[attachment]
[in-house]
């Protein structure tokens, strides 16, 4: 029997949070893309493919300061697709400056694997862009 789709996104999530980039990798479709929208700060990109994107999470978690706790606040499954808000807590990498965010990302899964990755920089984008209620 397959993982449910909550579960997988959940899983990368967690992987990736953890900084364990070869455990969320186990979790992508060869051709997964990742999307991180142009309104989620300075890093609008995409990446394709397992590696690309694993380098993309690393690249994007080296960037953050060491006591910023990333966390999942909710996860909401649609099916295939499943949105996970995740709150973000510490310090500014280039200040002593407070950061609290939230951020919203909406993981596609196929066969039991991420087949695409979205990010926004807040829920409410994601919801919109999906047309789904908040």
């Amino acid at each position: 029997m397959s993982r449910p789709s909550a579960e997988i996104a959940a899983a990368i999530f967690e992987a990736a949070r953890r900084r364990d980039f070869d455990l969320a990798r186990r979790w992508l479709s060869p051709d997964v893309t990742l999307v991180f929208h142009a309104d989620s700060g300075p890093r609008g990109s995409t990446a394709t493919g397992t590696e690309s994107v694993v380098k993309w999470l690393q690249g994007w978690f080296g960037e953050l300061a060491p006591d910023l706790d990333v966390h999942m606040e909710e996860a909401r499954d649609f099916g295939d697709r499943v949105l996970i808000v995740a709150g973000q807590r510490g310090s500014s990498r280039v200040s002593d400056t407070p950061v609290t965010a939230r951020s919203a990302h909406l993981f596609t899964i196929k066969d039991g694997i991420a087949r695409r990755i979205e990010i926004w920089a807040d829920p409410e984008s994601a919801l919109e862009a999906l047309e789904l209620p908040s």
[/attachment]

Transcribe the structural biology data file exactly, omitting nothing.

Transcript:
[in-house]
């Protein structure tokens, strides 16, 4: 029997949070893309493919300061697709400056694997862009 789709996104999530980039990798479709929208700060990109994107999470978690706790606040499954808000807590990498965010990302899964990755920089984008209620 397959993982449910909550579960997988959940899983990368967690992987990736953890900084364990070869455990969320186990979790992508060869051709997964990742999307991180142009309104989620300075890093609008995409990446394709397992590696690309694993380098993309690393690249994007080296960037953050060491006591910023990333966390999942909710996860909401649609099916295939499943949105996970995740709150973000510490310090500014280039200040002593407070950061609290939230951020919203909406993981596609196929066969039991991420087949695409979205990010926004807040829920409410994601919801919109999906047309789904908040």
């Amino acid at each position: 029997m397959s993982r449910p789709s909550a579960e997988i996104a959940a899983a990368i999530f967690e992987a990736a949070r953890r900084r364990d980039f070869d455990l969320a990798r186990r979790w992508l479709s060869p051709d997964v893309t990742l999307v991180f929208h142009a309104d989620s700060g300075p890093r609008g990109s995409t990446a394709t493919g397992t590696e690309s994107v694993v380098k993309w999470l690393q690249g994007w978690f080296g960037e953050l300061a060491p006591d910023l706790d990333v966390h999942m606040e909710e996860a909401r499954d649609f099916g295939d697709r499943v949105l996970i808000v995740a709150g973000q807590r510490g310090s500014s990498r280039v200040s002593d400056t407070p950061v609290t965010a939230r951020s919203a990302h909406l993981f596609t899964i196929k066969d039991g694997i991420a087949r695409r990755i979205e990010i926004w920089a807040d829920p409410e984008s994601a919801l919109e862009a999906l047309e789904l209620p908040s």